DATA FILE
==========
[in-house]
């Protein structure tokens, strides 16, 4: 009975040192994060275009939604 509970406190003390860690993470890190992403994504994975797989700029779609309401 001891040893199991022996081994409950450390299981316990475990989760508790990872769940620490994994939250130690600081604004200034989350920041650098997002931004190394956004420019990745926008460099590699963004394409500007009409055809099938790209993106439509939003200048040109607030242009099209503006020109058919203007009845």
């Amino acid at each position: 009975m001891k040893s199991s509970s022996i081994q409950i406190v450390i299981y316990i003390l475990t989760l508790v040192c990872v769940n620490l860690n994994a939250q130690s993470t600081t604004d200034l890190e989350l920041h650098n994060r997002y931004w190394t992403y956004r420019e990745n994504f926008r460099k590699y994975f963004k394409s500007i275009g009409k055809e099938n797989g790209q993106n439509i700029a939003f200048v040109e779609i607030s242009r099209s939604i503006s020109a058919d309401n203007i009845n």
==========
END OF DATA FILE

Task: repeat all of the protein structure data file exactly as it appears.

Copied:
[in-house]
């Protein structure tokens, strides 16, 4: 009975040192994060275009939604 509970406190003390860690993470890190992403994504994975797989700029779609309401 001891040893199991022996081994409950450390299981316990475990989760508790990872769940620490994994939250130690600081604004200034989350920041650098997002931004190394956004420019990745926008460099590699963004394409500007009409055809099938790209993106439509939003200048040109607030242009099209503006020109058919203007009845």
């Amino acid at each position: 009975m001891k040893s199991s509970s022996i081994q409950i406190v450390i299981y316990i003390l475990t989760l508790v040192c990872v769940n620490l860690n994994a939250q130690s993470t600081t604004d200034l890190e989350l920041h650098n994060r997002y931004w190394t992403y956004r420019e990745n994504f926008r460099k590699y994975f963004k394409s500007i275009g009409k055809e099938n797989g790209q993106n439509i700029a939003f200048v040109e779609i607030s242009r099209s939604i503006s020109a058919d309401n203007i009845n």